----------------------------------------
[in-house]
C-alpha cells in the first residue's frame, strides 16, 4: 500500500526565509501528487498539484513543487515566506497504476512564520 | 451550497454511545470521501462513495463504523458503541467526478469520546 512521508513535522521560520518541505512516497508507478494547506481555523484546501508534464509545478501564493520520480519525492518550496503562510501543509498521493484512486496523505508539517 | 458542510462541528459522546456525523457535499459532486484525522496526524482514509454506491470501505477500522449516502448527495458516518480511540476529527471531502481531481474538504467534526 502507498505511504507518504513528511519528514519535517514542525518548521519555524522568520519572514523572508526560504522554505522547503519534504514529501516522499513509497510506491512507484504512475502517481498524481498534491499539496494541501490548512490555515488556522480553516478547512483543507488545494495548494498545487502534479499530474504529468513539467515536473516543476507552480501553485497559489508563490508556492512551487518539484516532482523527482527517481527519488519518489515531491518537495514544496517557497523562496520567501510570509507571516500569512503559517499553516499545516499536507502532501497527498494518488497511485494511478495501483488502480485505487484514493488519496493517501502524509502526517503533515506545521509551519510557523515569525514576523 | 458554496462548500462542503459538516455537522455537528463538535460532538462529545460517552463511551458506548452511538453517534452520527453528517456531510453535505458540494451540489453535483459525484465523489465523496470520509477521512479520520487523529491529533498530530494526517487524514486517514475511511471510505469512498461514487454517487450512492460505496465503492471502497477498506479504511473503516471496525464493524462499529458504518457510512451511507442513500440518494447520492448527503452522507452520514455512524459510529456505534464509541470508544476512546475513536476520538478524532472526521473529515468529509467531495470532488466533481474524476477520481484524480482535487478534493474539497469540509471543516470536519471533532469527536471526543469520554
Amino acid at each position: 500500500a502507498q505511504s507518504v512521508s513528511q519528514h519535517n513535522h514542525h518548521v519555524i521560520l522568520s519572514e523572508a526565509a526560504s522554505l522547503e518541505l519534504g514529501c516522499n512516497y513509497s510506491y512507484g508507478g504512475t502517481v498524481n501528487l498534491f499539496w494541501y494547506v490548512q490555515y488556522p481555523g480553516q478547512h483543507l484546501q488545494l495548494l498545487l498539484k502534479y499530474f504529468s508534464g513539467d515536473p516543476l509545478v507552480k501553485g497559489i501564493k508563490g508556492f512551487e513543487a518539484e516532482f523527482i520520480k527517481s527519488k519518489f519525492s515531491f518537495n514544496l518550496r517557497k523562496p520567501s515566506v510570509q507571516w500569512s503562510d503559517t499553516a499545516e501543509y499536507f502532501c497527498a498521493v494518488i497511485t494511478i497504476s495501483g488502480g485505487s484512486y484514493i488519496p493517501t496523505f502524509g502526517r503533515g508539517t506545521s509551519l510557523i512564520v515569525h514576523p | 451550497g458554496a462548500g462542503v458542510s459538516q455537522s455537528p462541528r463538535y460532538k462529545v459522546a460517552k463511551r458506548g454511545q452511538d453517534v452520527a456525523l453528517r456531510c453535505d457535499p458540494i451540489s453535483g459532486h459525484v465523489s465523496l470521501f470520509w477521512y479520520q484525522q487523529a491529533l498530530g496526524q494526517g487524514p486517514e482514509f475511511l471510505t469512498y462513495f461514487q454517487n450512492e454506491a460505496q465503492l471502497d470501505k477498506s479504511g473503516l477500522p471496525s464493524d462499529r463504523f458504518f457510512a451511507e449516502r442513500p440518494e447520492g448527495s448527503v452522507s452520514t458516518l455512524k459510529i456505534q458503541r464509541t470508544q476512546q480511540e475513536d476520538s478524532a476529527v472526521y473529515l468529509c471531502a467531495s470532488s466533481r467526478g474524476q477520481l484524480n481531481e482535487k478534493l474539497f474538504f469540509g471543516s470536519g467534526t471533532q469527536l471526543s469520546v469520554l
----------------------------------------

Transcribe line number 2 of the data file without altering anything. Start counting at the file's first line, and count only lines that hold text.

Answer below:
C-alpha cells in the first residue's frame, strides 16, 4: 500500500526565509501528487498539484513543487515566506497504476512564520 | 451550497454511545470521501462513495463504523458503541467526478469520546 512521508513535522521560520518541505512516497508507478494547506481555523484546501508534464509545478501564493520520480519525492518550496503562510501543509498521493484512486496523505508539517 | 458542510462541528459522546456525523457535499459532486484525522496526524482514509454506491470501505477500522449516502448527495458516518480511540476529527471531502481531481474538504467534526 502507498505511504507518504513528511519528514519535517514542525518548521519555524522568520519572514523572508526560504522554505522547503519534504514529501516522499513509497510506491512507484504512475502517481498524481498534491499539496494541501490548512490555515488556522480553516478547512483543507488545494495548494498545487502534479499530474504529468513539467515536473516543476507552480501553485497559489508563490508556492512551487518539484516532482523527482527517481527519488519518489515531491518537495514544496517557497523562496520567501510570509507571516500569512503559517499553516499545516499536507502532501497527498494518488497511485494511478495501483488502480485505487484514493488519496493517501502524509502526517503533515506545521509551519510557523515569525514576523 | 458554496462548500462542503459538516455537522455537528463538535460532538462529545460517552463511551458506548452511538453517534452520527453528517456531510453535505458540494451540489453535483459525484465523489465523496470520509477521512479520520487523529491529533498530530494526517487524514486517514475511511471510505469512498461514487454517487450512492460505496465503492471502497477498506479504511473503516471496525464493524462499529458504518457510512451511507442513500440518494447520492448527503452522507452520514455512524459510529456505534464509541470508544476512546475513536476520538478524532472526521473529515468529509467531495470532488466533481474524476477520481484524480482535487478534493474539497469540509471543516470536519471533532469527536471526543469520554